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A free trip down memory lane, Manteca-style
New volunteer Natasha Cook looks over the Old Yosemite Grammar School replica at the Manteca Historical Society museum. - photo by HIME ROMERO/ The Bulletin
A visit to the Manteca Historical Society’s Museum is a trip back in time - back as far as 1829.

Some 30 docents are ready and anxious to lead tours by appointment during the museum’s hours including Tuesday and Wednesdays from 1 p.m. until 3 in the afternoon and on Thursdays and Sundays from 1 until 4.

Two buildings cover some 11,000 square feet house and depict the changing decades in Manteca showing how the community has evolved from its early days with some 10,000 photographs and artifacts  that have been donated by farm and city folk alike.

The contents of the museum cover the gamut from clothing to tools and furnishings.  There is even a section that displays a dental office from years past.  There is a medical doctor’s office and a parlor which is reminiscent of the early 1900s.  A kitchen from the early 1900s has also found its place in the historical society’s choice of displays.

A stage area in the heart of the main building is updated on a regular basis to be in sync with the annual holidays such as Christmas and Memorial Days.  A military section follows the wars from World War 1 through the Vietnam conflict.  There are also police uniforms that have been placed on mannequins tracking how they have changed in the community over the decades.  

“The kids seem to be taken by the old telephone switchboard on display,” according to a museum founder, Ken Hafer.  He added that the dial system didn’t come to Manteca until 1957 while the larger cities in the state had moved to the dial operation years earlier.  It was then known as the San Joaquin Telephone Company.

Also of great importance, Hafer added, is that there are countless artifacts from the various high schools and grammar schools along with thousands of photographs of the school years in Manteca.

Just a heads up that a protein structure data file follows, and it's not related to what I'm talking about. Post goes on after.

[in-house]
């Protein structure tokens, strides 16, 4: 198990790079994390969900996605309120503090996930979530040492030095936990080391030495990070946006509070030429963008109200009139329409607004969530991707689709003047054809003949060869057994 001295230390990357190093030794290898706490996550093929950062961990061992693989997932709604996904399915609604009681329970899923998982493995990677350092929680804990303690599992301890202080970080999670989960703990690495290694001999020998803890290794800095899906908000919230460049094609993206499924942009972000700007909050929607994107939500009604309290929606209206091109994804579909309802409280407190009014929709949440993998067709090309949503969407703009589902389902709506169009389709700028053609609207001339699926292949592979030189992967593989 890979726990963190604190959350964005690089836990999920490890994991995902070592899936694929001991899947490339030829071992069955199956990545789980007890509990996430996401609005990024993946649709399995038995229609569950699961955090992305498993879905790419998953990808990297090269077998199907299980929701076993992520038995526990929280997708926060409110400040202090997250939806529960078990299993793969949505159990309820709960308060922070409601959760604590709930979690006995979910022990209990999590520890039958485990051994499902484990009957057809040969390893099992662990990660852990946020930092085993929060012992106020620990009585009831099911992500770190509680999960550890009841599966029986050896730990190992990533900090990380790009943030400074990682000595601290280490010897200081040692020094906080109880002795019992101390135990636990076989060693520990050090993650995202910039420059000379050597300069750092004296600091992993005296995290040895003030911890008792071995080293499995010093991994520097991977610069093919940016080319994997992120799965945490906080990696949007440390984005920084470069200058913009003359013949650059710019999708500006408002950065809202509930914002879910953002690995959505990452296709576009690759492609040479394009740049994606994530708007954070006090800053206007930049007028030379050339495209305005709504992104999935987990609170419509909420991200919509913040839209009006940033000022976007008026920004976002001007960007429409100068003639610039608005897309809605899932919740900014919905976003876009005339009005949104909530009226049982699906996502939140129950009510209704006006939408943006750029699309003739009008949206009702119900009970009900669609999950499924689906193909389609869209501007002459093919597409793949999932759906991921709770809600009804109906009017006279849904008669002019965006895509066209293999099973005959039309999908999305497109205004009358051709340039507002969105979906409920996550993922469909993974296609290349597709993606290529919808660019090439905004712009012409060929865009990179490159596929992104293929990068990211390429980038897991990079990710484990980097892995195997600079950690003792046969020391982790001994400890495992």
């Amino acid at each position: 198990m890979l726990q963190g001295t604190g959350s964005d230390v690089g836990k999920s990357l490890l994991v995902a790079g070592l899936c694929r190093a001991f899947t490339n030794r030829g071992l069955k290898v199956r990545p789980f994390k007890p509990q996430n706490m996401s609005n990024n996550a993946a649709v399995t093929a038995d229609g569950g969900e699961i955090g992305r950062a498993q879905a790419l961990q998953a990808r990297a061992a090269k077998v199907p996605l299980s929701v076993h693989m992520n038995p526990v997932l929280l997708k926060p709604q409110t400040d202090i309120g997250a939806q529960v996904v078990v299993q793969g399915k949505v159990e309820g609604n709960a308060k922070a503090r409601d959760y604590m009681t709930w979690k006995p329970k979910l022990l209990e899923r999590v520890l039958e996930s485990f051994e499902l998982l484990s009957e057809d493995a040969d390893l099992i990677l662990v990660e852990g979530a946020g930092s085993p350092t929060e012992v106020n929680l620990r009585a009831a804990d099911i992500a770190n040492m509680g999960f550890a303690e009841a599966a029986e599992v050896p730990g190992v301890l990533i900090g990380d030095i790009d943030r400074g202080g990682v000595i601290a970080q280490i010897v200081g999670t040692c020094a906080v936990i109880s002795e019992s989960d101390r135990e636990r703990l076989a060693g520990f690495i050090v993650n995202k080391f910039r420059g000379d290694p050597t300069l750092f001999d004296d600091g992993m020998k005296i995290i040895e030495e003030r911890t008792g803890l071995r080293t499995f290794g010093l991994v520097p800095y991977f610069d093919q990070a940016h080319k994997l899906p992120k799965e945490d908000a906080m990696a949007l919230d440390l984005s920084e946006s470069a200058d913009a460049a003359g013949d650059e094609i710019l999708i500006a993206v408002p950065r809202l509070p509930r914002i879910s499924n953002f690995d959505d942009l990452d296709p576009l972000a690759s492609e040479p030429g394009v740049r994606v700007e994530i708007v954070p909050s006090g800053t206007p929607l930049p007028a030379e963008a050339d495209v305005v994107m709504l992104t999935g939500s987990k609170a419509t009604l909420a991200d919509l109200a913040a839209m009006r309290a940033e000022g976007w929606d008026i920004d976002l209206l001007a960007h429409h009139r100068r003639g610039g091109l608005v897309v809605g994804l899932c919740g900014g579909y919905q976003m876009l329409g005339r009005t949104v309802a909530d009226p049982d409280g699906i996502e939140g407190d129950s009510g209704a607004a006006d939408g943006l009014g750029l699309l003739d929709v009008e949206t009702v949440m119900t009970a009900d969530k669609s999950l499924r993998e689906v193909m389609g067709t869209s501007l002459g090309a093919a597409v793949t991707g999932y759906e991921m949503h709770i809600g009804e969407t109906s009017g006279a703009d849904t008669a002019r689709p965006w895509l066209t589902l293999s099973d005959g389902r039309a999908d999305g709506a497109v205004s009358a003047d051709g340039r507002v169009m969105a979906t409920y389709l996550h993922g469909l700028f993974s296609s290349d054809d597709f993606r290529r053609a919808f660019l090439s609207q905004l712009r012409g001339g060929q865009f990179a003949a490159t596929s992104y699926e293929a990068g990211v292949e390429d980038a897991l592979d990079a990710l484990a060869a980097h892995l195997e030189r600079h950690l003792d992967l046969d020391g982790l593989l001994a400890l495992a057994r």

There is also a section in the museum devoted to the evolution of The Manteca Bulletin newspaper that is now 102 years old.  And next year the museum is planning to focus on the 100th anniversary of the Odd fellow’s organization in Manteca.  Its building was not constructed until later in 1913 in the 100 block of West Yosemite Avenue.

The smaller Memorial Building on the museum site,  at Yosemite and Sequoia avenues,  holds a full sized bovine mannequin complete with a connected milking machine along with a 1927 LaFrance Fire Engine – the first new engine to be purchased by the city.

Also in that building is a restored farm tractor that was used at the Mendes Family Farm. Other artifacts were donated by early 4-H members in the community, the SSJID irrigation district, and the Spreckels Sugar beet operation.  Many artifacts are also on display from the early days of the volunteer fire department.

There is also a huge safe that was the original Wells Fargo safe that was in Ed Powers’ office in 1916.  Powers started the first telephone company in Manteca, operated a feed and seed business and in his later years sold small appliances.  His vast farming operations of melons caused him to be named the “Watermelon King” in the region.

Hafer routinely takes interested residents on tours of historical sites throughout the community that  work to enhance the historical facts, legends and overall charm of the those early days in and around Manteca.